PUBLISHED: Mental Health Tips for Kids

Editor of South City Bulletin magazine, Wendy Johnson published ‘Mental Health Tips for Kids” in their December Summer issue, both in glossy print and online. As a mental health advocate, I’m delighted my story can reach out into the community, empowering families and children …

‘Never before have kids been so stressed, anxious and depressed! … How can we as parents and teachers help our children to be Happier and Mentally stronger?

My Story: ‘Parents of one of my school students repeatedly harassed me until I could take no more. I developed post-traumatic stress disorder but luckily I’ve recovered. After I was released from the psychiatric hospital, I returned to Teaching determined to empower my class with resilience skills.
I wrote ME & HER: a Memoir of Madness, sharing my Guide to Recovery and Wellness tools

READ the first #20 FREE pages of  ME & HER: a Memoir of Madness.

I’m extremely passionate about mental health for children. Kids need empowering stories to nurture positive self-talk and learn coping strategies to deal with life’s ever-increasing problems. So, how can we make our children MORE resilient to withstand the pressures of modern life?

#10 Ways to Raise Resilient  Children

1.    Read positive books about mental health to your kids, such as Go Away, Mr Worry Thoughts by Nicky Johnston (on how to beat anxiety), Coming Home by Sharon McGuiness (on how to cope with depression), and lead discussions on anxiety = worry, and depression = bad days.

2.    Be a positive role model. Lead by example. Show them how to bounce back. Teach positive social and problem solving skills.

3.    Catch your kids being successful. Constructive feedback validates and reinforces their positive behaviour.

4.    Encourage your children to express their emotions and what’s on their mind to open up communication channels. Encourage them to write down what’s worrying them in their diaries.

5.    Discuss family issues like illness, death and divorce. Discuss World Events like war and natural disasters on a level they can grasp. Kids who see disturbing images on TV may worry about their own safety and of the people they love. Talk to your kids about what they see and hear, and monitor what they watch on TV so that you can help them understand what’s going on.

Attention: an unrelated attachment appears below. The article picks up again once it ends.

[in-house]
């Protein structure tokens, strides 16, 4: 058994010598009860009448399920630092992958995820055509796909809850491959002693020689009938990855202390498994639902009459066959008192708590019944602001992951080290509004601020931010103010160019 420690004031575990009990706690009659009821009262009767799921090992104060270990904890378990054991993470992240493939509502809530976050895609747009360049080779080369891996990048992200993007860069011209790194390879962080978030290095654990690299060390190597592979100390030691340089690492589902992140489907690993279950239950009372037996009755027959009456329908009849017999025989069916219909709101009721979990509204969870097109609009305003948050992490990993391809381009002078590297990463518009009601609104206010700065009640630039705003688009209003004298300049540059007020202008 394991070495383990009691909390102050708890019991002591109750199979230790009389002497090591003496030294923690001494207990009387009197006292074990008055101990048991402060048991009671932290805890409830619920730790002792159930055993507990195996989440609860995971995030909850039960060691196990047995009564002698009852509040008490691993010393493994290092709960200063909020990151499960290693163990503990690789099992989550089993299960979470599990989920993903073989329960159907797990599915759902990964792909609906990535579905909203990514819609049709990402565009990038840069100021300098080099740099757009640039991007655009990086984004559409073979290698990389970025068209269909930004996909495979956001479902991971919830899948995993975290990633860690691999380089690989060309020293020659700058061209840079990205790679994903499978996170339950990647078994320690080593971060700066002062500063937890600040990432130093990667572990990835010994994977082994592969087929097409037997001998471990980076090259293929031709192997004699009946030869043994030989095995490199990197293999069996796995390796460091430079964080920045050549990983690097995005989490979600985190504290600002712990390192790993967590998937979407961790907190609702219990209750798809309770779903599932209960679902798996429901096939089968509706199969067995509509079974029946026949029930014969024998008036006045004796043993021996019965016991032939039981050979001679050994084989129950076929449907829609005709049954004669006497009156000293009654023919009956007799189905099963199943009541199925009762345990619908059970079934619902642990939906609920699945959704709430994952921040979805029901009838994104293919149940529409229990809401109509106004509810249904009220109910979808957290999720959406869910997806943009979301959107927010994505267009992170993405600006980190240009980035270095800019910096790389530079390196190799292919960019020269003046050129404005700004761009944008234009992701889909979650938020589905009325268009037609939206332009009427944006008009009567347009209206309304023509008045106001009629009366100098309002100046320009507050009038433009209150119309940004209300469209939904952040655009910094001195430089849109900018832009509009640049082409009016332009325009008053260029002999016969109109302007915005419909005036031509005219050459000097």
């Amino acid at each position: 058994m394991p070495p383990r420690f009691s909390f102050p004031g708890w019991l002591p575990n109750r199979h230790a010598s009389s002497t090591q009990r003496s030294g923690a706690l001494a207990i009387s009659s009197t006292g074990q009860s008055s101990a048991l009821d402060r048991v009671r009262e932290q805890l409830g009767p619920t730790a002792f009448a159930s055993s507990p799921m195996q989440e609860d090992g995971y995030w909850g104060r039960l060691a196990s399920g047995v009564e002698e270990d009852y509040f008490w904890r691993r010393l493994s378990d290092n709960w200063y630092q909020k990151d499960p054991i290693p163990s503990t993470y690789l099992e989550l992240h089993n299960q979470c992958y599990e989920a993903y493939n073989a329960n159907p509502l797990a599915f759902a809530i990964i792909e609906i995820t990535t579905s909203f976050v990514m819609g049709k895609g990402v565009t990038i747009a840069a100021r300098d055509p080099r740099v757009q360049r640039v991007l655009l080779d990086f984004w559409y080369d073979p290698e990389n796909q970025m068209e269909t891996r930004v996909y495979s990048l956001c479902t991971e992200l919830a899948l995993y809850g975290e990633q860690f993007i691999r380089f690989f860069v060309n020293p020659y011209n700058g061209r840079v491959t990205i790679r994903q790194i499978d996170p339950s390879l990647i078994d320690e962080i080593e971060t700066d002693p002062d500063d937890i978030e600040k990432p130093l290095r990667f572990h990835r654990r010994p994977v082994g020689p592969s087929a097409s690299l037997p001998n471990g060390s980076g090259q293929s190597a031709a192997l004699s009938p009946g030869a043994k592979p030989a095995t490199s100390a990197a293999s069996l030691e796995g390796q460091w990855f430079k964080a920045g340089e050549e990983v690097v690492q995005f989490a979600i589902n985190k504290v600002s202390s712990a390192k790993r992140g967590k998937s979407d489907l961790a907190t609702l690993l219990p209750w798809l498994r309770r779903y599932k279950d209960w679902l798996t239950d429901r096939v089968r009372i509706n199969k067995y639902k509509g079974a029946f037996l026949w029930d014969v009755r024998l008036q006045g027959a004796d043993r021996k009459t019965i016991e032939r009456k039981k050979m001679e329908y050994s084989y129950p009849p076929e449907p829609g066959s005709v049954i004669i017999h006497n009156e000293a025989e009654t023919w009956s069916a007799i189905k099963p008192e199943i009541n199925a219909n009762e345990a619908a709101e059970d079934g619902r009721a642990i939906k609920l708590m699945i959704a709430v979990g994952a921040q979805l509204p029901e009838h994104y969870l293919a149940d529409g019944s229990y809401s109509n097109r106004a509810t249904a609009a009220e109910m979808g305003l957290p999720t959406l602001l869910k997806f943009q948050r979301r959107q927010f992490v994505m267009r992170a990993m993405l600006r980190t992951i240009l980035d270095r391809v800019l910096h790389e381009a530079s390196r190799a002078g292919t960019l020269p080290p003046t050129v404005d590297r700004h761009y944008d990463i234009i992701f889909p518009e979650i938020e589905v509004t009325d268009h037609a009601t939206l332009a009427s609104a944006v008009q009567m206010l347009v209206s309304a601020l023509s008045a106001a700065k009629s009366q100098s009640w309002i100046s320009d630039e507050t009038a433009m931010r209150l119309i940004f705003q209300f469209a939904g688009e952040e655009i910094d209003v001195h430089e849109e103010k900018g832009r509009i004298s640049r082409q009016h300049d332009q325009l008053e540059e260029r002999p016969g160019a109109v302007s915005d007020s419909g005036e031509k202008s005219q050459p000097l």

6.    Immerse your child into an environment of self-confidence, self-awareness and emotional awareness. Let children play creatively.

7.    Give children time-out to relax. Teach kids slow deep breathing for relaxation.

8.    Urge younger children to associate each emotion with specific facial expressions, body language and an emoticon. 🙂

9.    Ensure your child gets enough sleep, exercises every day and eats a healthy diet.

10.    Teach your child simple meditation techniques. Start with a comfortable position, palms up, eyes closed, take slow deep breaths. Visualize being calm.

Currently, I’m writing Mental Health books for children.

I advocate parents, teachers and librarians guide children on how to cope with the stresses of life. I urge you to support the development of mental health and positive well-being in your children.

Please check out Logan writers’ articles in South City Bulletin: Stephanie Azri (Family Holidays: Joy or Nightmare) Robin Adolphs (Children’s Book Review) Dawn Alice (Numbers for 2013) and Wendy Johnson’s own story on Staying Safe.

Read the FULL story, Mental Health for KIDS over at South City Bulletin magazine.

In these stressful times, what are you doing to help your child to be Happier?

And Stress Less?
Please SHARE: LIKE, Tweet and Google + … Thanks for supporting mental health

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4 comments to PUBLISHED: Mental Health Tips for Kids

  • Good for you Karen. Congratulations on coming out on top and using your experience to help others.

  • Thanks so much Dale for dropping by. I really appreciate your comment here and your kind support and friendship… Thanks for supporting mental health …Karen 🙂

  • Fantastic article Karen and fantastic topic! I also feel that resilience is SO important for children and as a clinical social worker,I’ve worked hard to try to bridge that gap.

    Again, congratulations on a great article!

  • Thanks Stephanie for reading and supporting my article from one mental health advocate to another.
    I look forward to interviewing you on the 15th January for the launch of your book, *Healthy Mindset for Super KIDS* … Karen 🙂

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